This blog, which was instigated as a response to Gudo’s opening of Dogen Sangha blog, has been part of my effort to teach Gudo. I have tried to clarify what the wrong unconscious tendency is that I know from bitter experience exists in Gudo’s sitting-zen teaching -- the tendency to fix. I expected that, if I could succeed in this, although I may never forgive Gudo for killing our translation partnership, reconciliation between us might be possible. Gudo’s decision might then naturally follow, like day following night, to make me his successor, in accordance with his intention all those years ago.

I seem to have failed totally and utterly. Still, as a result of my stupid efforts over the last couple of years, something has become much more clear to me. I have become more aware than I was before of a wrong unconscious tendency in me. In my holding of strong views about the origin and stopping of fixity, and in my fearful and sometimes bullying attempts to uphold and propogate those views, I tend not to flow; I tend to fix.



Anonymous said...

The man who toiled for 15 years,
and had an axe to grind, posted it on his blog. Amazing.

Why would anyone want to be king
when they could be God. The Self experiences itself in itself and by itself.

Tigeress said...

New to blog and Zen. Went to Buddhist Geeks in LA, my first Buddhist event. Viewed Bodhisattva Superstar. I enjoyed your terse voice in film and on this blog which is a breath of fresh air. Found many at conference to be very cool, yet somewhat repressed. Yet I am hooked on the notion of containment into a system and expression of the Now. So for me this "Welcome to my Blog" introduction applies.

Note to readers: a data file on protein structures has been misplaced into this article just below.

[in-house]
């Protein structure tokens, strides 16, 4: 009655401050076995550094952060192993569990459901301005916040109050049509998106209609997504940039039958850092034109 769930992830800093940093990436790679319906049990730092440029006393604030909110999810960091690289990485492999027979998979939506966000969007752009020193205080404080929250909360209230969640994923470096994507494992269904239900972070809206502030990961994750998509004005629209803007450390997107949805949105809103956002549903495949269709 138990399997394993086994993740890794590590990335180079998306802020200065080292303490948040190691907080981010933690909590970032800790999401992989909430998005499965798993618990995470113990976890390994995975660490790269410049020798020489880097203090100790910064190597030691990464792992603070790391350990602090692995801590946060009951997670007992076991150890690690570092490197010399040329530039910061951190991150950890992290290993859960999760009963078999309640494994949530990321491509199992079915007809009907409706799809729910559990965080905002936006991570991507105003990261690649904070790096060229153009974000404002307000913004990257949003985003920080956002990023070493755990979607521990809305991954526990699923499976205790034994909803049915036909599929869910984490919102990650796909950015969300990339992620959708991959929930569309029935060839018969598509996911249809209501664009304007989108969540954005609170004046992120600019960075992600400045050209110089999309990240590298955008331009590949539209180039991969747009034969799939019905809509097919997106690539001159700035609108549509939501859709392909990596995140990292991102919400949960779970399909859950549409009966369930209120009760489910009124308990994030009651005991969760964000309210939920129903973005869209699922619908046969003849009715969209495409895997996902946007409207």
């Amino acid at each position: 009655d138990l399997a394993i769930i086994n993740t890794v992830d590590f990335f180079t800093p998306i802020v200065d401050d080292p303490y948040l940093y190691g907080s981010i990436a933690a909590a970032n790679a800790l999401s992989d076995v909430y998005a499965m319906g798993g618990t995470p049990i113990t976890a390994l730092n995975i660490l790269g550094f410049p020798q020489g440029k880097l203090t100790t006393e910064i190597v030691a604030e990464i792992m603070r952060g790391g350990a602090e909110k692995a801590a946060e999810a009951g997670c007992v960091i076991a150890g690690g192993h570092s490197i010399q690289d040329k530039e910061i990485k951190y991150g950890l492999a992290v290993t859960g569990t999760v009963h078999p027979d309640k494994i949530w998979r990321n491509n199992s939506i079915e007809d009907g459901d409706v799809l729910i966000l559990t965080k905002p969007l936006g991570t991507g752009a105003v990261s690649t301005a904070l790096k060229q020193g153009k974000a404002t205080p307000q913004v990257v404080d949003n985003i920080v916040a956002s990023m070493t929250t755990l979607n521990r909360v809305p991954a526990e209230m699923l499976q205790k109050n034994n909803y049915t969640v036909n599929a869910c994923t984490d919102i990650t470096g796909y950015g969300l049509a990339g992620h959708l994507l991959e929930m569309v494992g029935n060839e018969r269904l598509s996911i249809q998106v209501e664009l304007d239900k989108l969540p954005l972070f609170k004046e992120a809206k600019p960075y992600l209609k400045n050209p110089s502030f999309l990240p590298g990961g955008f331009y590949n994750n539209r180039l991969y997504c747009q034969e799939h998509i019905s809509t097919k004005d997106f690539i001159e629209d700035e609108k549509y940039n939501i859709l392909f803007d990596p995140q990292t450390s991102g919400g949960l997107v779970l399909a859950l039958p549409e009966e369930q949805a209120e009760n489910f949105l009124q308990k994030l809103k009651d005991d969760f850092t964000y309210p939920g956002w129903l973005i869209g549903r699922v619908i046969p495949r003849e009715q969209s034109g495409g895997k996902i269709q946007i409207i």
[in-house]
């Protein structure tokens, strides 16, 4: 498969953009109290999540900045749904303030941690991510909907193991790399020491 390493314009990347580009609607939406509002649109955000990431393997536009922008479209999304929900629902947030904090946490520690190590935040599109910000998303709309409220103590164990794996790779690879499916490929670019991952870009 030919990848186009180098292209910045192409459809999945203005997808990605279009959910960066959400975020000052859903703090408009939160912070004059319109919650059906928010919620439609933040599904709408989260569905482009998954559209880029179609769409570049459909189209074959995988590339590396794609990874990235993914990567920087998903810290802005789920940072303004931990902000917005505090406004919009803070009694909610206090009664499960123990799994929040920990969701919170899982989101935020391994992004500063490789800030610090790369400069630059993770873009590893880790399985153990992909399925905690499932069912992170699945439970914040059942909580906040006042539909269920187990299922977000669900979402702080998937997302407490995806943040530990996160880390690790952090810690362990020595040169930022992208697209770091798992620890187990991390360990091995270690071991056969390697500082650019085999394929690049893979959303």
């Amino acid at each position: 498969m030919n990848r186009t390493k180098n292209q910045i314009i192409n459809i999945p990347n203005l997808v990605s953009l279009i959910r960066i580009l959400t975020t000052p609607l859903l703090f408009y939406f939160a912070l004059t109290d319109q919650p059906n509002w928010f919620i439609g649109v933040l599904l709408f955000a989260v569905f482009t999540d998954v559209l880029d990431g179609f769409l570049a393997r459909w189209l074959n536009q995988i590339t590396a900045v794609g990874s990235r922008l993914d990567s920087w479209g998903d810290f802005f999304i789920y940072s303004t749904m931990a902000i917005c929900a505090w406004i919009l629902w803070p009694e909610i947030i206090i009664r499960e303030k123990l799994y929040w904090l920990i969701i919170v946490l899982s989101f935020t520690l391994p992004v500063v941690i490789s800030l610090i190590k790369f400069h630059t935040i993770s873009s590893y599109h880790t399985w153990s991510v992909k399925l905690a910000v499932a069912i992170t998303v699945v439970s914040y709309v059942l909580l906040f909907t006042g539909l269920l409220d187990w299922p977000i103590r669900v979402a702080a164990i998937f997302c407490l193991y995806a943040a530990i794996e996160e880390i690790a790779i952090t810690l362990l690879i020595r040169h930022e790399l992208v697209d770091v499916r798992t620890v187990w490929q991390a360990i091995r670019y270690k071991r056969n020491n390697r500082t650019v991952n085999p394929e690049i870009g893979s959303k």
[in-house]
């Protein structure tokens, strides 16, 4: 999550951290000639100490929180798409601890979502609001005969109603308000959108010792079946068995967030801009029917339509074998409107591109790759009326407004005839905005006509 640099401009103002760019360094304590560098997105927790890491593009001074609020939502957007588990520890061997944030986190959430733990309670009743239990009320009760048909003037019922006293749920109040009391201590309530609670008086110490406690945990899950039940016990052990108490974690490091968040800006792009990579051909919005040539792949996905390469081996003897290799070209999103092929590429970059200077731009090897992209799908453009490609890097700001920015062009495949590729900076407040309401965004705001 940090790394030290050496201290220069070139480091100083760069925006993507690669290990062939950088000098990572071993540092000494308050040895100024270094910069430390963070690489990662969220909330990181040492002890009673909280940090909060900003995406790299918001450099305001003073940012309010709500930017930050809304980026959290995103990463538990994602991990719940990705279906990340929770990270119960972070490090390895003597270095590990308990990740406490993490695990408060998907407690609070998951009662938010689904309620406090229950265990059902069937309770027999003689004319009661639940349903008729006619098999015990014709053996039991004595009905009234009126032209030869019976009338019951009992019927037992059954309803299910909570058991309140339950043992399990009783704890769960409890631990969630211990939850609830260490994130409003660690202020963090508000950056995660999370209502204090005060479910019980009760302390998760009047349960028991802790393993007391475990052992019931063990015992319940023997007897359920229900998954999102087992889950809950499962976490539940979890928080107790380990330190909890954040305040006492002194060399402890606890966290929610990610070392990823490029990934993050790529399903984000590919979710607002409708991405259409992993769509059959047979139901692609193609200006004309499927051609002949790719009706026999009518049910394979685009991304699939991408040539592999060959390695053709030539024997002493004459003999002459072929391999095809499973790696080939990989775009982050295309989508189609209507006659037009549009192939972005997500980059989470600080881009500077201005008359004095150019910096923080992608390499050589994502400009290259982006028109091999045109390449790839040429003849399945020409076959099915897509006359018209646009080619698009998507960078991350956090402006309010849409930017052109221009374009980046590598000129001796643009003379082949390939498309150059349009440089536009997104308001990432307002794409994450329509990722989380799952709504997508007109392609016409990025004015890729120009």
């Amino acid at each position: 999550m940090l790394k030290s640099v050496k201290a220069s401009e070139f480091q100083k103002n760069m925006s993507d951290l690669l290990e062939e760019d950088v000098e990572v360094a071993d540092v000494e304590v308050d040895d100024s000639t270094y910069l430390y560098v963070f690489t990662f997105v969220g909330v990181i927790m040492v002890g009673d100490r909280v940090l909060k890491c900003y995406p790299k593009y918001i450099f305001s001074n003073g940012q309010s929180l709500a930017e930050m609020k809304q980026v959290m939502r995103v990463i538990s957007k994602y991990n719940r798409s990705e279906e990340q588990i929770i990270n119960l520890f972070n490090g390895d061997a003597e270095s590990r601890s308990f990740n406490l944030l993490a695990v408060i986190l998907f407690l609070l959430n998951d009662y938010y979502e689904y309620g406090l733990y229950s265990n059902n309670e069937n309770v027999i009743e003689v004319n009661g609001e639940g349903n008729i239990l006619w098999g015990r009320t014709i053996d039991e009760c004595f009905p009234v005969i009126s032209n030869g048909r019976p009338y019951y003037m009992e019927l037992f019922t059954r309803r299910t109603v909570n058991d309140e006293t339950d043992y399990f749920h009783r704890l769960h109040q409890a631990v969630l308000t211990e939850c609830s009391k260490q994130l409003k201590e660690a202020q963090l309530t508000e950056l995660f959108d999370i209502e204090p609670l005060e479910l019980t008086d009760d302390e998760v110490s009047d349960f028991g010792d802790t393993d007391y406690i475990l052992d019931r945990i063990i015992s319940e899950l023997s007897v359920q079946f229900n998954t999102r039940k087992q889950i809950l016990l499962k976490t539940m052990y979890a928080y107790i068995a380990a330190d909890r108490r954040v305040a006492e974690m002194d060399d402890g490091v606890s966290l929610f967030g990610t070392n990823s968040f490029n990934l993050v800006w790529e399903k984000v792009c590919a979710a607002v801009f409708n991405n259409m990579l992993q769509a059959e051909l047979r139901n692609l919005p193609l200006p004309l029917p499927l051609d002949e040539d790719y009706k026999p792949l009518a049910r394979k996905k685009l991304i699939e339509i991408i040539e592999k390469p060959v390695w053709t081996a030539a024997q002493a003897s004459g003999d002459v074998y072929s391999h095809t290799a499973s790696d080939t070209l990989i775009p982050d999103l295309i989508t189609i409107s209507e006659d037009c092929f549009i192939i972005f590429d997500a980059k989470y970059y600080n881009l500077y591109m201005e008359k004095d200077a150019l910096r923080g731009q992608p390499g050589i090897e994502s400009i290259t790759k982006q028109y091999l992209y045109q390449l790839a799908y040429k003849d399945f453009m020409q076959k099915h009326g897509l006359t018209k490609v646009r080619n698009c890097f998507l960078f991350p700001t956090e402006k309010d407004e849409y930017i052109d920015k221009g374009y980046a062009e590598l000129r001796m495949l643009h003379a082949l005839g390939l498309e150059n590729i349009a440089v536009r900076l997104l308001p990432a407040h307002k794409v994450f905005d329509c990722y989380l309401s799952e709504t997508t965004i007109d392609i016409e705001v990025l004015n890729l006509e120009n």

Brad Warner said...

Oh! It's Mike! That makes sense. In the context of this comments section it seemed like the person who posted thought I said this.

Anonymous said...

gniz, so you admit that your experience is just yours? thats a big step for you...

Anonymous said...

"it seemed like the person who posted thought I said this."

Nope, it was the guy who fixated
on the Alexander method before he
got his fixity fixed.

Korey said...

You don't have the money to pay for such a trip? You kidding me?

You're a famous author, you do book signings and Zen retreats all over the globe where swarms of fans fork out money to be in your presence, you're a succesful musician with countless releases available everywhere for purchase, you sell clothing and merchandise out the wazoo, you're a hollywood actor, you got tonnes of people donating massive sums of cash towards your blog, and on top of that you work full-time? And you're broke?